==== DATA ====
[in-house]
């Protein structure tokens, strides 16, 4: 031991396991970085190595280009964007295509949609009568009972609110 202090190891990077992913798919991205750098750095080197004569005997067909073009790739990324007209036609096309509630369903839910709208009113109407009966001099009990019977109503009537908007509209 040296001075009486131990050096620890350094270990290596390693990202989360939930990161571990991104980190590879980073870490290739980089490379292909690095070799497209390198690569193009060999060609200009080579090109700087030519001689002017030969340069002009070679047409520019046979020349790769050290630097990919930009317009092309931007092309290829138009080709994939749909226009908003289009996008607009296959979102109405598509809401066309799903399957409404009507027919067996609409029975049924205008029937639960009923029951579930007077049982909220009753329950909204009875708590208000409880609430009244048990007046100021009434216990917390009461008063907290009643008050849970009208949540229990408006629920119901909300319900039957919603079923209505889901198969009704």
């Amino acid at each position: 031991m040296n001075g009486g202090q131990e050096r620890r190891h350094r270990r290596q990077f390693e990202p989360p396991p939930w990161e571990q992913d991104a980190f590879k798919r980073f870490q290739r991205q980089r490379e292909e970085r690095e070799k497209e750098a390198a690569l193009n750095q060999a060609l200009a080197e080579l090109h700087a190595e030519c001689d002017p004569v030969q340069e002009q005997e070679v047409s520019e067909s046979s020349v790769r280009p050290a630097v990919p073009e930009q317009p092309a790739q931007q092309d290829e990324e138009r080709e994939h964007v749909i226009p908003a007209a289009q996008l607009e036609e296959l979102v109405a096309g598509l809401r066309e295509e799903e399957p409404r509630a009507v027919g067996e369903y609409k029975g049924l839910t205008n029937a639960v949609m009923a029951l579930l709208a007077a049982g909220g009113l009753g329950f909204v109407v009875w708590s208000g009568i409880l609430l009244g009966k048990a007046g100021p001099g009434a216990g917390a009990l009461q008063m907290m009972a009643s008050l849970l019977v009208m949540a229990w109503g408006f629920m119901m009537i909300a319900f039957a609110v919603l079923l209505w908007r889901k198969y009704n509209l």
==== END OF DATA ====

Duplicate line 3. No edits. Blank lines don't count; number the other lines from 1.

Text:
């Amino acid at each position: 031991m040296n001075g009486g202090q131990e050096r620890r190891h350094r270990r290596q990077f390693e990202p989360p396991p939930w990161e571990q992913d991104a980190f590879k798919r980073f870490q290739r991205q980089r490379e292909e970085r690095e070799k497209e750098a390198a690569l193009n750095q060999a060609l200009a080197e080579l090109h700087a190595e030519c001689d002017p004569v030969q340069e002009q005997e070679v047409s520019e067909s046979s020349v790769r280009p050290a630097v990919p073009e930009q317009p092309a790739q931007q092309d290829e990324e138009r080709e994939h964007v749909i226009p908003a007209a289009q996008l607009e036609e296959l979102v109405a096309g598509l809401r066309e295509e799903e399957p409404r509630a009507v027919g067996e369903y609409k029975g049924l839910t205008n029937a639960v949609m009923a029951l579930l709208a007077a049982g909220g009113l009753g329950f909204v109407v009875w708590s208000g009568i409880l609430l009244g009966k048990a007046g100021p001099g009434a216990g917390a009990l009461q008063m907290m009972a009643s008050l849970l019977v009208m949540a229990w109503g408006f629920m119901m009537i909300a319900f039957a609110v919603l079923l209505w908007r889901k198969y009704n509209l």